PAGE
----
Our first PDF on Alaskan birds is from the southern site of Homer, on a small island many tourists visit.
Hope you enjoy it!
Sea birds love to nest on rocky islands with cliffs. There are very few enemies and food is never too far. This is one of many “Bird Islands” in the World, with his location off Homer Spit in southern Alaska. The two dominant species on this Island are Black-legged Kittiwakes and Common Murres but here are other interesting kinds.
Pigeon Guillemots (left) and Common Murres are in the Alcida e family, a group of northern birds that resemble penguins with the ability to fly. We usually see 14-15 alcid species on our Alaska trip and these two may be the most common. The most famous alcids are puffins and there are two species in Alaska.
Birds like the guillemots find a level spot on the cliff and lay an egg on a surface maybe 3-4 inches wide. Since the egg is so much smaller on one end than the other, it never rolls very far, but rather in a tight circle. Guillemots are smaller than murres and puffins but larger than auklets and murrelets. The largest alcid was the Great Auk which went extinct over a century ago.
Despite the bad light, you can see that guillemots are adept fliers, as are all alcids. They also “fly” through the water while swimming, much like the totally-unrelated penguins of the Southern Hemisphere. Like many water birds, guillemots have flash colors in their wings to take the attention of predators off their torso when they are attacked.
This is a Pigeon Guillemot so full of fish it struggles to get airborne. Like diving ducks, alcids also ride low in the water to reduce buoyancy, so they can dive to forage easier. This is also true of loons, cormorants and grebes. This is a real problem when you have young halfway up the cliff to feed.
Harlequin Ducks are common in southern Alaska and are frequently seen along rocky coastlines. They have terrific ruptive marks to break up their form so predators don’t notice them. They are typical ducks in that males are too colorful to be around the young, which are able to feed themselves without their parent’s help anyway. This is why most male ducks take off not long after fertilization.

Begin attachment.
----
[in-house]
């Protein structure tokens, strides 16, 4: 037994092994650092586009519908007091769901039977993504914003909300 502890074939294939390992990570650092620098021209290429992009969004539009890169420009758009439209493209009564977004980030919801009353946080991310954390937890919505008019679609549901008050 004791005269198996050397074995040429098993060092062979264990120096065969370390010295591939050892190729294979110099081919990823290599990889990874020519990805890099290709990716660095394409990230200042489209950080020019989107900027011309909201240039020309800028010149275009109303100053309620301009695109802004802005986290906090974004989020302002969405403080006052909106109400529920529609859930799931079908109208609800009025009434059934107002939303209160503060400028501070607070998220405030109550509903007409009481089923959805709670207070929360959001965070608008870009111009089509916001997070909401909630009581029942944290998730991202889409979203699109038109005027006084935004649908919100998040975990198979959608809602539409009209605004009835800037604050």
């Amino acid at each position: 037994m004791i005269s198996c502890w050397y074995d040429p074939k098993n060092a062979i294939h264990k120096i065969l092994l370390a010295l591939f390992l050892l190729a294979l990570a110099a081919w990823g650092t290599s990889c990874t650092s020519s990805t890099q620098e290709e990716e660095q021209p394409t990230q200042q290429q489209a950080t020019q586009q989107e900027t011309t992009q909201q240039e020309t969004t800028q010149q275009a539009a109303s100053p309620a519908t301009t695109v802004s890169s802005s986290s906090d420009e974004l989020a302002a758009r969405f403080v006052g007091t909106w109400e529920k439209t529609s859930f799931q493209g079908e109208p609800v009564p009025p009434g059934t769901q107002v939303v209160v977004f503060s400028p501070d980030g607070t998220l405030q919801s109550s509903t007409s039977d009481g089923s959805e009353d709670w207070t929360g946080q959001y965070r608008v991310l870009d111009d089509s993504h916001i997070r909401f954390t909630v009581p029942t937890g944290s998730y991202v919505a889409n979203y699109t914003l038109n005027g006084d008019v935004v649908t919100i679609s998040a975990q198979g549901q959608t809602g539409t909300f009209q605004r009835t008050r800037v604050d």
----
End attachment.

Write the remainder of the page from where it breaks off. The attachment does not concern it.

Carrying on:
Nesting in small numbers on Bird Island are Pelagic Cormorants, a North Pacific bird named for their love for offshore waters. They are quite iridescent and the crest and red face really set them off. (There is also a Red-faced Cormorant). Cormorants have hooked bills for catching fusiform fish the shape of mullet, and some species have done tremendous economic damage in fish farms, etc
Kittiwakes are the dominant gull (by sheer numbers) at Bird Island, easily identified by the black wing-tips (like they were dipped in ink). These two males are locked in combat over territory, as space is at a premium in small, rocky islands. Kittiwakes are gulls, of course, but are slender and actually plunge-dive for food (unlike most gulls).
The Northwestern Crow was split off from the American Crow decades ago and exists from the Oregon Coast to Southern Alaska. It is slightly smaller than the American, with a lower call and shorter legs and beak. The last characteristics are examples of Allen’s Rule, which states that warm-blooded animals in colder regions often have reduced extremities to reduce heat loss.
Our National Bird hangs out at rookeries and takes what they want from nests. Adult birds are terrified of eagles and offer little resistance. It would be wise not for birds to underestimate the speed and agility of eagles in flight, and parent birds just seem to cut their losses and move on. This area may have the highest number of Bald Eagles in North America. You can access Bird Island by contacting the Water Taxi people on Homer Spit, although I am saddened by their inflationary rates.
You can skip to the end and leave a response. Pinging is currently not allowed.